Kids are creepy, man. Films like Village of the Damned, Children of the Corn, and of course The Omen have done for youngsters what Jaws did for sharks, and The Worst Person in the World’s co-writer Eskil Vogt’s latest chiller certainly deserves to stand among these great works.
The compellingly disturbing fable follows nine-year-old Ida (Rakel Lenora Fløttum), a bored young girl in Oslo who forges friendships with neighbourhood kids Ben (Sam Ashraf) and Aisha (Mina Yasmin Bremseth Asheim) that soon become sinister as the children begin to show signs of dark, psychic powers.
With some truly uncomfortable and gruesome moments that will linger in the mind (cat lovers beware), The Innocents is a harrowing allegory for those formative years of childhood. While some of the film’s supernatural elements are kept rather frustratingly vague at times, the nightmarish and surprisingly low-key delivery feels like a dark bedtime story that would have the Brothers Grimm enraptured. And as the film is told entirely from the perspective of children, it makes narrative sense for them to not question or investigate these powers – but rather utilise them without considering the consequences…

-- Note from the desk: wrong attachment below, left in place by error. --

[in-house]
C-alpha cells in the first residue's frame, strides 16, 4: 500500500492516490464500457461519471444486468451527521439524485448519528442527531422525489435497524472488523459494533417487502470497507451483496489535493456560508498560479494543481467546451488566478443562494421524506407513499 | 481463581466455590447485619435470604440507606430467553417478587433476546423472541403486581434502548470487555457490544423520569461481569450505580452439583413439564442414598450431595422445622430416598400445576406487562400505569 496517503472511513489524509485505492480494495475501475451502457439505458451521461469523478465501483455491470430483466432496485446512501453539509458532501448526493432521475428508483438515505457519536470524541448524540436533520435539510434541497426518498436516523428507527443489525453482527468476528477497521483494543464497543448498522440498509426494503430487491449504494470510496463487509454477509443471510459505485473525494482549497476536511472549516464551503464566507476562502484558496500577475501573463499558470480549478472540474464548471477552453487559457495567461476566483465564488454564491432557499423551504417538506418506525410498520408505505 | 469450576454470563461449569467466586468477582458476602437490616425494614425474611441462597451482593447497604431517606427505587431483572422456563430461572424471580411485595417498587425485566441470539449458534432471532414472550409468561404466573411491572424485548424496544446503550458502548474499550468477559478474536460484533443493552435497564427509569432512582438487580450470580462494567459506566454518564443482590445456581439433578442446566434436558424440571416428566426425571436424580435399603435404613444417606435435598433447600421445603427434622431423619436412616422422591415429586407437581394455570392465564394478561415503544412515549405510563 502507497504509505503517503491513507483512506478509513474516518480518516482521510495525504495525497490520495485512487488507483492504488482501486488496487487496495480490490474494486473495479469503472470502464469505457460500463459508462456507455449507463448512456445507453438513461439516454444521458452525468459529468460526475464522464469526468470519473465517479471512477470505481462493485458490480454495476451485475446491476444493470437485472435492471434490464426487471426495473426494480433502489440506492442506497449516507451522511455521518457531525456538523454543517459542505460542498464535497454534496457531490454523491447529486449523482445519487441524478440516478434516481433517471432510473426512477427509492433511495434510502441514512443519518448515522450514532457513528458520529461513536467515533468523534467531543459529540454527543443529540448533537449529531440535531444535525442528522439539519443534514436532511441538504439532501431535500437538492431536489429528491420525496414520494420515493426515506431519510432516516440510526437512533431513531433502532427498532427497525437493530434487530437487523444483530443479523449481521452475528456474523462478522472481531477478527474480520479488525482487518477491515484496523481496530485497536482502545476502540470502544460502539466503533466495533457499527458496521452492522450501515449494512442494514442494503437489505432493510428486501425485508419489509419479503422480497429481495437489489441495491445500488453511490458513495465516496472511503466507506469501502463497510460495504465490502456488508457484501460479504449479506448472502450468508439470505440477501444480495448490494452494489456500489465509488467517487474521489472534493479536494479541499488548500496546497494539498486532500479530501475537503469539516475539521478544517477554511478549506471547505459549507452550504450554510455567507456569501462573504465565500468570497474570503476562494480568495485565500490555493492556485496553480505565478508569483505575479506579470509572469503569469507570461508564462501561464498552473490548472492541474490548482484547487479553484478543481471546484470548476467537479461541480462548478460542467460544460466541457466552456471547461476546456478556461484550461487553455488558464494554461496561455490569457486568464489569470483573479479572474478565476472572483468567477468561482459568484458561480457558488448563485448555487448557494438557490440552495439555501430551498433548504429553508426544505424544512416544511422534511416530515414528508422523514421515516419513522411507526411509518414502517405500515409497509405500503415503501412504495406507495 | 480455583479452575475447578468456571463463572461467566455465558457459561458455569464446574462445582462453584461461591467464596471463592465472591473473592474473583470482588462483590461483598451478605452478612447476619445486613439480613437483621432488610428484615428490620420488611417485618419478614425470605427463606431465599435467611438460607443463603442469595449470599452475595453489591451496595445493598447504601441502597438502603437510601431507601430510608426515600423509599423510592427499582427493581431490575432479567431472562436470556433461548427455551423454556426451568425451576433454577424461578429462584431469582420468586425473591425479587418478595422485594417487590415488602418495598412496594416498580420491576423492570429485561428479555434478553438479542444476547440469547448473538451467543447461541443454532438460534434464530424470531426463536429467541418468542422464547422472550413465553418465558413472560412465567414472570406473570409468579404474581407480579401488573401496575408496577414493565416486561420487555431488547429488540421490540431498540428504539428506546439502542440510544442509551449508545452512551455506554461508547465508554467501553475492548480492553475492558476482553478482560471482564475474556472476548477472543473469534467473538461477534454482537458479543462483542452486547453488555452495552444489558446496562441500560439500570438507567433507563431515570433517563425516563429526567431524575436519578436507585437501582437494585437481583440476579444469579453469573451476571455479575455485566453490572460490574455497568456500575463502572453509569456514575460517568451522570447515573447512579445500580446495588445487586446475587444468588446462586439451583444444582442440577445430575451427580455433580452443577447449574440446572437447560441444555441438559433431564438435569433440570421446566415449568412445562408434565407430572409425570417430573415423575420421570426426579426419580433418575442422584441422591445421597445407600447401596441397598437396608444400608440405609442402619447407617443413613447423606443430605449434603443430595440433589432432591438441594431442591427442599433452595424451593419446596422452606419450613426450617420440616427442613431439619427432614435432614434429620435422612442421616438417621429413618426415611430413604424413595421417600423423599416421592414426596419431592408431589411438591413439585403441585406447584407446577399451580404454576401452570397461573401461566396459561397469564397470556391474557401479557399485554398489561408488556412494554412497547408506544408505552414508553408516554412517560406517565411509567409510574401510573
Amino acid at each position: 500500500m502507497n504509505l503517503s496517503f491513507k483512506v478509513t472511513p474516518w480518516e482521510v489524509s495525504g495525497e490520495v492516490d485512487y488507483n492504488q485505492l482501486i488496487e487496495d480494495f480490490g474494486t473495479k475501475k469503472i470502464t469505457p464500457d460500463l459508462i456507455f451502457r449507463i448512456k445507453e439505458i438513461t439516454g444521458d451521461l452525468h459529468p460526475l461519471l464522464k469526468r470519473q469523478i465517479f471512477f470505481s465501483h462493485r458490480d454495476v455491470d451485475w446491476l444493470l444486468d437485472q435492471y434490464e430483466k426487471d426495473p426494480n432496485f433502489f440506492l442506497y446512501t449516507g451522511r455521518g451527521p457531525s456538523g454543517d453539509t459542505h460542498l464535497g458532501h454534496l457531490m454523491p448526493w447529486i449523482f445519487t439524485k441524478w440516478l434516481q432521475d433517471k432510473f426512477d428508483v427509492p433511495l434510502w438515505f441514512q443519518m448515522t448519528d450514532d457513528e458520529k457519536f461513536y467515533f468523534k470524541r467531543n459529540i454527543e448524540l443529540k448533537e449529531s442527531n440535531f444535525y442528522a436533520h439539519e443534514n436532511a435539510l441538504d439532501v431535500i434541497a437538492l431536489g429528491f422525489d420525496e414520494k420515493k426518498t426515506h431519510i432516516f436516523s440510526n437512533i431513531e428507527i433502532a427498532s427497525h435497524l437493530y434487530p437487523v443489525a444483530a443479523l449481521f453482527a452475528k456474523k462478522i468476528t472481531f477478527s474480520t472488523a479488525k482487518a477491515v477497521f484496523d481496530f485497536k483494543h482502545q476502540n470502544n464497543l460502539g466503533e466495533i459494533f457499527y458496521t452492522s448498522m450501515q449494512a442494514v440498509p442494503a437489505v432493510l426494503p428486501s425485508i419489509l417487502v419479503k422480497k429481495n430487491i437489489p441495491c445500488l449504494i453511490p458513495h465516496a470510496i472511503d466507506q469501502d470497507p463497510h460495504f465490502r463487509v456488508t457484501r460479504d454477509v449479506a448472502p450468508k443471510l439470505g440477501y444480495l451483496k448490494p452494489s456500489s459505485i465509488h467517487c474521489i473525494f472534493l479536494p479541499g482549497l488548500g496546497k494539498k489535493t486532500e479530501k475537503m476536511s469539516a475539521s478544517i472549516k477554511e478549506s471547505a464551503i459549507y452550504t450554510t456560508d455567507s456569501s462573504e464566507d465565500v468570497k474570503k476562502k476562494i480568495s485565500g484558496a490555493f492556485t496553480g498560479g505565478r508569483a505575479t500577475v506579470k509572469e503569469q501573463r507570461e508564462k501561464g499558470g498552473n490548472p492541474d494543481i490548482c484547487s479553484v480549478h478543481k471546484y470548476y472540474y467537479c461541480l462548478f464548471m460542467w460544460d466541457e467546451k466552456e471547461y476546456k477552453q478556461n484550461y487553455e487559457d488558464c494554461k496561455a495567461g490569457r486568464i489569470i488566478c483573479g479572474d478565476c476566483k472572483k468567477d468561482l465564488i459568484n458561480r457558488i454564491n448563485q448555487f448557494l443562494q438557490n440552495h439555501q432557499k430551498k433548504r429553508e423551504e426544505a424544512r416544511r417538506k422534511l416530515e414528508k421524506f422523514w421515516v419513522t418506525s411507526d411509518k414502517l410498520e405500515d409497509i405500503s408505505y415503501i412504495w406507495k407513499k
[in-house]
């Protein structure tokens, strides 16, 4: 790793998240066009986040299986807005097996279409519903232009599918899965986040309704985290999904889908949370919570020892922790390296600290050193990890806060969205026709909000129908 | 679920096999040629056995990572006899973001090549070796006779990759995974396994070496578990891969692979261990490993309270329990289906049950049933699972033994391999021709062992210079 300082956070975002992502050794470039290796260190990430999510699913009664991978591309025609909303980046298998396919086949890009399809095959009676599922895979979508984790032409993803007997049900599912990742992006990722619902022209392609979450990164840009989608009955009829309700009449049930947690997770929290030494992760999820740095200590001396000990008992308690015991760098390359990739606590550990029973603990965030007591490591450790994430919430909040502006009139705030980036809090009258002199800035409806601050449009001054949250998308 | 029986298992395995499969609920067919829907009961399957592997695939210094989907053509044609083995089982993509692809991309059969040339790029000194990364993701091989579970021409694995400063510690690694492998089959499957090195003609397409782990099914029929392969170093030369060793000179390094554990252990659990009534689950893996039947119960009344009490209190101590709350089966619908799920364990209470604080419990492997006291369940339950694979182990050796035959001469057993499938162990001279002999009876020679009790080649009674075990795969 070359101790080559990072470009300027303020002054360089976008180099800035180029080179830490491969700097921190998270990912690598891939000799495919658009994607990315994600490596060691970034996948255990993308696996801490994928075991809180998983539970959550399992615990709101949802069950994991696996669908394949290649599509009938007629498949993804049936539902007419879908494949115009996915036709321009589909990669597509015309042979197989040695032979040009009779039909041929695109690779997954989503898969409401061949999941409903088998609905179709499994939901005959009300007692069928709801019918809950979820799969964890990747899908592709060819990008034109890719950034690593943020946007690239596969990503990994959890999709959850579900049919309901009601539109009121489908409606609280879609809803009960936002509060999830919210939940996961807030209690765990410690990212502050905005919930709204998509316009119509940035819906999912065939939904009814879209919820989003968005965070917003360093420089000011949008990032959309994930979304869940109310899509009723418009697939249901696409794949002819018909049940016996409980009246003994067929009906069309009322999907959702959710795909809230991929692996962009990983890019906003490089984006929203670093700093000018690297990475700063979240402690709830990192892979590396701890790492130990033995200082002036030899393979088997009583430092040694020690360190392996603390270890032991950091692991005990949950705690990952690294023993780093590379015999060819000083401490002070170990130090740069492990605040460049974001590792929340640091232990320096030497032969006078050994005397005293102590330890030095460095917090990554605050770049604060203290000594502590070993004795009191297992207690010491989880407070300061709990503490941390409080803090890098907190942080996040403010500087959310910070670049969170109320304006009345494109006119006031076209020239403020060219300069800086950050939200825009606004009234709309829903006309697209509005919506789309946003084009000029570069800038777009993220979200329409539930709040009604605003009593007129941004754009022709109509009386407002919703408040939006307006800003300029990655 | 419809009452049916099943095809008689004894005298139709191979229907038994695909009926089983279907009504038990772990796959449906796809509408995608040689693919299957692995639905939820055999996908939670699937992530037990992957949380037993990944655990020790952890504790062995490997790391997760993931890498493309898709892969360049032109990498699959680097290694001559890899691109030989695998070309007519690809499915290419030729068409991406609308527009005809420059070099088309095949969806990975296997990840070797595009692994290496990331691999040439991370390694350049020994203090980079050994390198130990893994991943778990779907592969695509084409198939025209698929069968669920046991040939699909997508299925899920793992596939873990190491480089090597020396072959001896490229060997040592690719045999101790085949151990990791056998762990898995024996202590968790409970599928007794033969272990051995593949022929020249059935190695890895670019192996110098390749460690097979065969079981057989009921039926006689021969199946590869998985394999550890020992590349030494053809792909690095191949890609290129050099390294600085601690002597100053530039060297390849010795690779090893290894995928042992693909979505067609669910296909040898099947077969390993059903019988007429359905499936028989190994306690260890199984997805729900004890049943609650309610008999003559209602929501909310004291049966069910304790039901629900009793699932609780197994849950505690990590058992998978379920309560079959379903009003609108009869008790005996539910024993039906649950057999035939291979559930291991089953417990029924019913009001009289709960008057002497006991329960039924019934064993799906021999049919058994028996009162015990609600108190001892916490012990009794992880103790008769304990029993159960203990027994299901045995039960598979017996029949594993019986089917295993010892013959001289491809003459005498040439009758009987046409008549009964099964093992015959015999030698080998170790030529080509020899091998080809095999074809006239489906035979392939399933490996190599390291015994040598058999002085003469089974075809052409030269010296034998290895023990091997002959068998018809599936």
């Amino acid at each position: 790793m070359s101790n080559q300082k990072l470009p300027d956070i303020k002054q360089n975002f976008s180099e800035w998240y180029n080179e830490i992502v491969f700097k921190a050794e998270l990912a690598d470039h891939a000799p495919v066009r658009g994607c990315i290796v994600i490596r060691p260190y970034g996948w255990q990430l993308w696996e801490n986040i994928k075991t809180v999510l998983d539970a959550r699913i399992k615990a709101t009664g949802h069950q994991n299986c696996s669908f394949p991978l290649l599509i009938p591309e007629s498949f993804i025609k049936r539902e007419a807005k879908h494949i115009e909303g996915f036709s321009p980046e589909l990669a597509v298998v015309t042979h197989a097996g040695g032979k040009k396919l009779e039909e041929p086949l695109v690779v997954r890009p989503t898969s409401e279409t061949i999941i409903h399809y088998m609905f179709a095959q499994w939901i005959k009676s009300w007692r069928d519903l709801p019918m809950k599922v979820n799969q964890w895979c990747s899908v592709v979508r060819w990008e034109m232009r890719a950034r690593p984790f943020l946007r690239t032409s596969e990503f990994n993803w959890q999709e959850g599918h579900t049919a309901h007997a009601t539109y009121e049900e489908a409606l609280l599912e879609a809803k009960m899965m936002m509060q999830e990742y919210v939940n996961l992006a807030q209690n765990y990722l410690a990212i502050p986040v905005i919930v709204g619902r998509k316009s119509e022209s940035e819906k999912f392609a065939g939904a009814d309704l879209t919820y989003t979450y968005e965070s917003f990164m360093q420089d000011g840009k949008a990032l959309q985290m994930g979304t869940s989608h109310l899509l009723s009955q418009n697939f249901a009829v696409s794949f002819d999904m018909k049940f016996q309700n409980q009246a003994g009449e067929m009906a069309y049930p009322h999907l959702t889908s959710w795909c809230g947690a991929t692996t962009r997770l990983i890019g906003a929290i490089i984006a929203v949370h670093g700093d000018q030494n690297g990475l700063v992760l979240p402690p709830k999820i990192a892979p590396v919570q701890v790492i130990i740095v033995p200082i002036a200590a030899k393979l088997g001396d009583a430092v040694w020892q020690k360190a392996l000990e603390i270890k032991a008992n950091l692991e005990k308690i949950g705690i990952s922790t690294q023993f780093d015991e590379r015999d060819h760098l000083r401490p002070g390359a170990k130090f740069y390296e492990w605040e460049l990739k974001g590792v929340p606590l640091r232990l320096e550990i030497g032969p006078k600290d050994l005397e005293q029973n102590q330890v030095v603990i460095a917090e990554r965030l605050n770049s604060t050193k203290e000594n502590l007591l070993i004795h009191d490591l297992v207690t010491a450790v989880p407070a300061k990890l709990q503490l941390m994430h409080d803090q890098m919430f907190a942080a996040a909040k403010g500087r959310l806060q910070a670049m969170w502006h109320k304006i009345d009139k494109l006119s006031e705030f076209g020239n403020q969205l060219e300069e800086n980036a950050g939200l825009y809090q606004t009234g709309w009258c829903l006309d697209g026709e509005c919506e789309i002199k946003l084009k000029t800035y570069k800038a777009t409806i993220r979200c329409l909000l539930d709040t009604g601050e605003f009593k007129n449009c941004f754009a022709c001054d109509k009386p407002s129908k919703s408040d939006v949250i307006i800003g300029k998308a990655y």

The Innocents is certainly not a film that you enjoy, and yet it is impossible to look away – although the film does threaten to outstay its welcome with oft-slow pacing in its 2-hour runtime. Still, beautifully minimalist visuals and haunting sound design get under the skin while the intense moments of violence are visceral and impactful. And thankfully, the child cast are remarkable – we all know that a film like this succeeds or fails on the strength (or lack thereof) of its young cast, and thankfully The Innocents soars.
The Innocents is an unforgettable, twisted fairytale.